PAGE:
Comparison of the Costs of Nonoperative Care to Minimally Invasive Surgery for Sacroiliac Joint Disruption and Degenerative Sacroiliitis in a United States Commercial Payer Population: Potential Economic Implications of a New Minimally Invasive Technology

Ackerman SJ, et al. ClinicoEconomics and Outcomes Research. 2014;6:283-96.


Introduction: Low back pain is common and treatment costly with substantial lost productivity and lost wages in the working-age population. Chronic low back pain originating in the sacroiliac (SI) joint (15%–30% of cases) is commonly treated with nonoperative care, but new minimally invasive surgery (MIS) options are also effective in treating SI joint disruption. We assessed whether the higher initial MIS SI joint fusion procedure costs were offset by decreased nonoperative care costs from a US commercial payer perspective.

Methods: An economic model compared the costs of treating SI joint disruption with either MIS SI joint fusion or continued nonoperative care. Nonoperative care costs (diagnostic testing, treatment, follow-up, and retail pharmacy pain medication) were from a retrospective study of Truven Health MarketScan® data. MIS fusion costs were based on the Premier’s Perspective™ Comparative Database and professional fees on 2012 Medicare payment for Current Procedural Terminology code 27280.

Results: The cumulative 3-year (base-case analysis) and 5-year (sensitivity analysis) differentials in commercial insurance payments (cost of nonoperative care minus cost of MIS) were $14,545 and $6,137 per patient, respectively (2012 US dollars). Cost neutrality was achieved at 6 years; MIS costs accrued largely in year 1 whereas nonoperative care costs accrued over time with 92% of up front MIS procedure costs offset by year 5. For patients with lumbar spinal fusion, cost neutrality was achieved in year 1.

Conclusion: Cost offsets from new interventions for chronic conditions such as MIS SI joint fusion accrue over time. Higher initial procedure costs for MIS were largely offset by decreased nonoperative care costs over a 5-year time horizon. Optimizing effective resource use in both nonoperative and operative patients will facilitate cost-effective health care delivery. The impact of SI joint disruption on direct and indirect costs to commercial insurers, health plan beneficiaries, and employers warrants further consideration.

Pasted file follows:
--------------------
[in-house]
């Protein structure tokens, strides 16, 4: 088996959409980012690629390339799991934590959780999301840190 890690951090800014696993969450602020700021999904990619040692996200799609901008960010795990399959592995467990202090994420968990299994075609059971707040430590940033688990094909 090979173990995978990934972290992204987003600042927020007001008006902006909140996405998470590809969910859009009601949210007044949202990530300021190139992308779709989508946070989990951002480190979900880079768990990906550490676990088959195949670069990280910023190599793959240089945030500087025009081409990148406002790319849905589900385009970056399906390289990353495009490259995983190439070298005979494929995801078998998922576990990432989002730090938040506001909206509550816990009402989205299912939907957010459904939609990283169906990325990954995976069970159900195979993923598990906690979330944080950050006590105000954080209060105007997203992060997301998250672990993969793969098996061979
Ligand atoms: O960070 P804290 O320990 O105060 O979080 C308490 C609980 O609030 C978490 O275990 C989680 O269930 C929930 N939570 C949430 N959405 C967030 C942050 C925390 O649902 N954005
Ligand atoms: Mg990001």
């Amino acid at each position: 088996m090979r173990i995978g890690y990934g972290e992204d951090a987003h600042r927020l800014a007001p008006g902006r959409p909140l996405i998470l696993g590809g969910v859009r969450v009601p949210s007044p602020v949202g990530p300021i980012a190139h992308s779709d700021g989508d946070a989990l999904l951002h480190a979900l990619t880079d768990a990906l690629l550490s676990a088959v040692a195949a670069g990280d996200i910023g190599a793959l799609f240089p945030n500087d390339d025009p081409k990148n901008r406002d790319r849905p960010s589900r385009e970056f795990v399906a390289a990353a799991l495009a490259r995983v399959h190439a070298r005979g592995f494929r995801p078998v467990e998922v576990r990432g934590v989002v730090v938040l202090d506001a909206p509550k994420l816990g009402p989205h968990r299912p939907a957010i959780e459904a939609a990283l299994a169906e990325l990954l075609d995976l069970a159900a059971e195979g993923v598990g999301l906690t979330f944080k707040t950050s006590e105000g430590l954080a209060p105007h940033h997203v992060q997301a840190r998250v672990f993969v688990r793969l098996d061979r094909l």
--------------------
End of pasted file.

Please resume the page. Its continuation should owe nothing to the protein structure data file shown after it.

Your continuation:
Keywords: epidural injection, iFuse, economic model, sacroiliac joint fusion, sacroiliac joint pain, insurance

DisclosureThis research was performed according to guidelines (GPP2) established to minimize conflict of interest in pharmacoeconomic studies.18,19 A multispecialty panel comprising clinicians and methodologists (the coauthors) provided the framework for the economic analysis and completed the data analysis and interpretation of the results. This study was sponsored by SI-BONE, Inc. SI-BONE, Inc, did not participate in the data analysis, interpretation of the results, or writing of the manuscript. SI-BONE, Inc, was provided a final version of the manuscript for informational purposes only. It did not influence the content or writing of the manuscript. SJA and TK are consultants to SI-BONE, Inc, through their employment with Covance. DWP Jr has not received any financial support from SI-BONE, Inc. DWP Jr receives research support from the Department of Defense, Orthopaedic Research and Education Foundation, Minnesota Medical Foundation, and Chest Wall and Spine Deformity Foundation. TH and JC are paid teaching and clinical research consultants for SI-BONE, Inc. Portions of this work have been accepted as an abstract to the 14th Annual Conference of the International Society for the Advancement of Spine Surgery and will be presented as a poster. The authors report no other conflicts of interest in this work.